The NST is based on the premise that the heart rate of a fetus that is not acidotic or neurologically depressed will temporarily accelerate with fetal movement. Heart rate reactivity is thought to be a good indicator of normal fetal autonomic function. Loss of reactivity is most commonly associated with a fetal sleep cycle but may result from any cause of central nervous system depression, including fetal acidemia.
The patient may be positioned in either the semi-Fowler position (sitting with the head elevated 30 degrees) or lateral recumbent position. In one small randomized study, it took less time to obtain a reactive NST when patients were placed in the semi-Fowler position 20. The FHR is monitored with an external transducer. The tracing is observed for FHR accelerations that peak (but do not necessarily remain) at least 15 beats per minute above the baseline and last 15 seconds from baseline to baseline. The NST should be conducted for at least 20 minutes, but it may be necessary to monitor the tracing for 40 minutes or longer to take into account the variations of the fetal sleep–wake cycle. Vibroacoustic stimulation may elicit FHR accelerations that are valid in the prediction of fetal well-being. Such stimulation offers the advantage of safely reducing the frequency of nonreactive NSTs by 40% and the overall testing time by almost 7 minutes without compromising detection of the acidotic fetus 21 22 23 24. To perform vibroacoustic stimulation, the device is positioned on the maternal abdomen and a stimulus is applied for 1–2 seconds. If vibroacoustic stimulation fails to elicit a response, it may be repeated up to three times for progressively longer durations of up to 3 seconds.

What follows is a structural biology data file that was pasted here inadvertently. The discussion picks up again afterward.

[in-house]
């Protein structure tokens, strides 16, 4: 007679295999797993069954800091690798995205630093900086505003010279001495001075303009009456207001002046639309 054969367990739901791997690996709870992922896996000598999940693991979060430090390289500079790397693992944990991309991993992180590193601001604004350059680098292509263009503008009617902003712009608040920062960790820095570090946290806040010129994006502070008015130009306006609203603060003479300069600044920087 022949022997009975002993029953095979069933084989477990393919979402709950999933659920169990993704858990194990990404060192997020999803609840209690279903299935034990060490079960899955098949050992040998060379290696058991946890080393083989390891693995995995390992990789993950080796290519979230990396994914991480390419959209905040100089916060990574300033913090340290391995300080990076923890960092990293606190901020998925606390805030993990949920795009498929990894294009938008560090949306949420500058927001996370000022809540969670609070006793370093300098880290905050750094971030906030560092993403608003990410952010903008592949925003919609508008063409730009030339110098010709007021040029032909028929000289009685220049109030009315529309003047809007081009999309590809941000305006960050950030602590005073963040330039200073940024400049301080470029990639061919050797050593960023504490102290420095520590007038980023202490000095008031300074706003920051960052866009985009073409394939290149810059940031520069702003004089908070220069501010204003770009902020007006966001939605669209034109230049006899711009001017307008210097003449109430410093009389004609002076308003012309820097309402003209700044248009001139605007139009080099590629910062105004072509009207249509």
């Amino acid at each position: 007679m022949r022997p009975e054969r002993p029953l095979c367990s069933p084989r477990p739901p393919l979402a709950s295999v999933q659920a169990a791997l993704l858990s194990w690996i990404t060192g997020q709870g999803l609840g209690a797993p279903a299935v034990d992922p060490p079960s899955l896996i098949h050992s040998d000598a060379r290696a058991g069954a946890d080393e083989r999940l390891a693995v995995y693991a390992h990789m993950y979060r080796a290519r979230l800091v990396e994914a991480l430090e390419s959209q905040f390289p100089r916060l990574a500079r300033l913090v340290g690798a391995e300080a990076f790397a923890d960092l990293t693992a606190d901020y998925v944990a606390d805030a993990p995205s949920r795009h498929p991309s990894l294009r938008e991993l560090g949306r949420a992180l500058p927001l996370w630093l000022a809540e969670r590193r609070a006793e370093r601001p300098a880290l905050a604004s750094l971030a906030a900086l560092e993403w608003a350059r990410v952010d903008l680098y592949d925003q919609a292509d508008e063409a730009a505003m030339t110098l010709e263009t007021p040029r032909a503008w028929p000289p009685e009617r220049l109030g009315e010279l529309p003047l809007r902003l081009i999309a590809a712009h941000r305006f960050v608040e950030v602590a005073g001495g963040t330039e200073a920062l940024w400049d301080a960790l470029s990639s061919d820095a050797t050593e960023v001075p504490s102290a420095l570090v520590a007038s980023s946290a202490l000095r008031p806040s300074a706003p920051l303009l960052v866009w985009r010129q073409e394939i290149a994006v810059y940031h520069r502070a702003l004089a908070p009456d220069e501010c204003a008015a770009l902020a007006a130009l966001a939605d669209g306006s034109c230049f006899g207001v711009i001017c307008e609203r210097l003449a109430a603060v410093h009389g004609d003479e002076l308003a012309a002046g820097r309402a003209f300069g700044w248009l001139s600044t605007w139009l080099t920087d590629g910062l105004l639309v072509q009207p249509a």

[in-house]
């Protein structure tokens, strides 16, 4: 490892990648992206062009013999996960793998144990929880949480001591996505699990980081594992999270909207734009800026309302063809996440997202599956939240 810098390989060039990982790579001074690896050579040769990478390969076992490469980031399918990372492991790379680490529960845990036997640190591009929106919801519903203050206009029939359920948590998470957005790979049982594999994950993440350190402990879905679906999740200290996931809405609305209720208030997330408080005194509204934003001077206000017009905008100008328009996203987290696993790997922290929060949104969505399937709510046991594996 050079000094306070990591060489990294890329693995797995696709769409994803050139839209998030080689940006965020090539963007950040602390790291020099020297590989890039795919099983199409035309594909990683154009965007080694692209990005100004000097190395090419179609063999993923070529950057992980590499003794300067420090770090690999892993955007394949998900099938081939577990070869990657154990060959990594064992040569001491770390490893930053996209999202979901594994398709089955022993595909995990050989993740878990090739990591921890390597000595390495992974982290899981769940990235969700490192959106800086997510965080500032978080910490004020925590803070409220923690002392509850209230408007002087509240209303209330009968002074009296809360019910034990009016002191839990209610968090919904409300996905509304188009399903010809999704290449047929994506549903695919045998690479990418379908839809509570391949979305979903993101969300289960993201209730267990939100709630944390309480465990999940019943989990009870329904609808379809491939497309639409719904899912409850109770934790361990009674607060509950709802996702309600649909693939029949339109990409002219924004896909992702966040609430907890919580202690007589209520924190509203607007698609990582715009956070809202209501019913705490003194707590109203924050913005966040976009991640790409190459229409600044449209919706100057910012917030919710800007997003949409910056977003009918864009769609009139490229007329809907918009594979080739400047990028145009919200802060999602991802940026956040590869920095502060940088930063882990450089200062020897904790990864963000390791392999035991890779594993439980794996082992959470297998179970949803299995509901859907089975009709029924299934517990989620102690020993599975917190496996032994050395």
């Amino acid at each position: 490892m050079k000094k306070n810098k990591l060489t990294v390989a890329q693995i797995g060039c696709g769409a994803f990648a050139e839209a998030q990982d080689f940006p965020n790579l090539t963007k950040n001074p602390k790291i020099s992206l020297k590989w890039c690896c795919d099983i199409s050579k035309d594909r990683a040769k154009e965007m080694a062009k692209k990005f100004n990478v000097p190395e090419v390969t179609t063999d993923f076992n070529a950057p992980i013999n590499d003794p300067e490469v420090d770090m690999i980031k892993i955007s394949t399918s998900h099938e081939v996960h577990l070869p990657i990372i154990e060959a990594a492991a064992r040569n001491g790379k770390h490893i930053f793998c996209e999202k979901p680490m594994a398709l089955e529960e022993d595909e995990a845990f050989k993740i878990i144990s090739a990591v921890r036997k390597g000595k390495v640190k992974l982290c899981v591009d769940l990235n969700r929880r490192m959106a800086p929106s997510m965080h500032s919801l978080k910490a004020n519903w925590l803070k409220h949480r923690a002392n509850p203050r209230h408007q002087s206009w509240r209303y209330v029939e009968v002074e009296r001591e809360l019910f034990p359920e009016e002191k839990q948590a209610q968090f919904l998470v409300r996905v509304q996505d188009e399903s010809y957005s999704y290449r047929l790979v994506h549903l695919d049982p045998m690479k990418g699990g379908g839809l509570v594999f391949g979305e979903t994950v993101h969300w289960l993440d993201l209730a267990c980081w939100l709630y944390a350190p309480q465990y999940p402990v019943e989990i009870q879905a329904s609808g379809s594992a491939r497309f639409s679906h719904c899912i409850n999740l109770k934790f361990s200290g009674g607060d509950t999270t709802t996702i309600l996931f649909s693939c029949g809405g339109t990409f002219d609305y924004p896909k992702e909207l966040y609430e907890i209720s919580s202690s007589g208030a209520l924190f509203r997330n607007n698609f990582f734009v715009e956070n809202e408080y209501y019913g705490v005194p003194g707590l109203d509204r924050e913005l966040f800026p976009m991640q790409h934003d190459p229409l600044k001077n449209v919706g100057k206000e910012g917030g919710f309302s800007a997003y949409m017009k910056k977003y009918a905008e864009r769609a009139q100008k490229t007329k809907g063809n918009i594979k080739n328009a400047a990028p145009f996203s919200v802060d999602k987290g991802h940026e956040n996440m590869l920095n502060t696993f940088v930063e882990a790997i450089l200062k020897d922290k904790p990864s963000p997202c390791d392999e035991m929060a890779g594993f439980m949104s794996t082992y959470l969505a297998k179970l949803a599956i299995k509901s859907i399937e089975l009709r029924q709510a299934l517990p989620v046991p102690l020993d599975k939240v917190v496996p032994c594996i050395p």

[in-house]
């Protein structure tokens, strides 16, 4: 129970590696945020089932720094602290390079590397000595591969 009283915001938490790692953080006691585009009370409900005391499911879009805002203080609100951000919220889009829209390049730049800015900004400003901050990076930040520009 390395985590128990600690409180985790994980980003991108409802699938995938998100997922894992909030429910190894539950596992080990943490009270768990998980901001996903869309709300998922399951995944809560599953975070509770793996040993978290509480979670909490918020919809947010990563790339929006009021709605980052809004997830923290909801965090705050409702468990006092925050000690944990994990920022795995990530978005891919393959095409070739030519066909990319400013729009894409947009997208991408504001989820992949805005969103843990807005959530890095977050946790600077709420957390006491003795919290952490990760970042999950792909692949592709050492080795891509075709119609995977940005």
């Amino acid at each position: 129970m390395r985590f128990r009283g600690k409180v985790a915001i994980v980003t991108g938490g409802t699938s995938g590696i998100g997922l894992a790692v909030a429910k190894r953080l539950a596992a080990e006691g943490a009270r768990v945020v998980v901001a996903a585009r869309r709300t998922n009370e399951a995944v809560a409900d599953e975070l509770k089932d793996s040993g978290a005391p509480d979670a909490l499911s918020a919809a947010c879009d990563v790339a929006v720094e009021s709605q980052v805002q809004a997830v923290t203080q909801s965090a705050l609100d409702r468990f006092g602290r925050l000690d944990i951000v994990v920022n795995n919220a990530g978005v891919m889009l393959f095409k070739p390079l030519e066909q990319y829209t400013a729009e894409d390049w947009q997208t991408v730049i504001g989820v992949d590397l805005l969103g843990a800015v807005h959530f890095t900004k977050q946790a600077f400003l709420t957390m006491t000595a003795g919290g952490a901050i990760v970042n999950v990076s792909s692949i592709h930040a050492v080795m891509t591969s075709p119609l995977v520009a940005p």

Nonstress test results are categorized as reactive or nonreactive. Various definitions of reactivity have been used. The most common definition of a reactive, or normal, NST is if there are two or more FHR accelerations (as previously defined) within a 20-minute period 25. A nonreactive NST is one that lacks sufficient FHR accelerations over a 40-minute period. The NST of the normal preterm fetus is frequently nonreactive: from 24 weeks to 28 weeks of gestation, up to 50% of NSTs may not be reactive 26, and from 28 weeks to 32 weeks of gestation, 15% of NSTs are not reactive 17 27 28. Thus, the predictive value of NSTs based on a lower threshold for accelerations (at least 10 beats per minute above the baseline and at least 10 seconds from baseline to baseline) has been evaluated in pregnancies at less than 32 weeks of gestation and has been found to sufficiently predict fetal well-being 29 30. Variable decelerations may be observed in up to 50% of NSTs 31. Variable decelerations that are nonrepetitive and brief (less than 30 seconds) are not associated with fetal compromise or the need for obstetric intervention 31. Repetitive variable decelerations (at least three in 20 minutes), even if mild, have been associated with an increased risk of cesarean delivery for a nonreassuring intrapartum FHR pattern 32 33. Fetal heart rate decelerations during an NST that persist for 1 minute or longer are associated with a markedly increased risk of both cesarean delivery for a nonreassuring FHR pattern and fetal demise 34 35 36. In this setting, the decision to deliver should be made with consideration of whether the benefits outweigh the potential risks ofI'll have to check the CPT book to get an actual code description for you.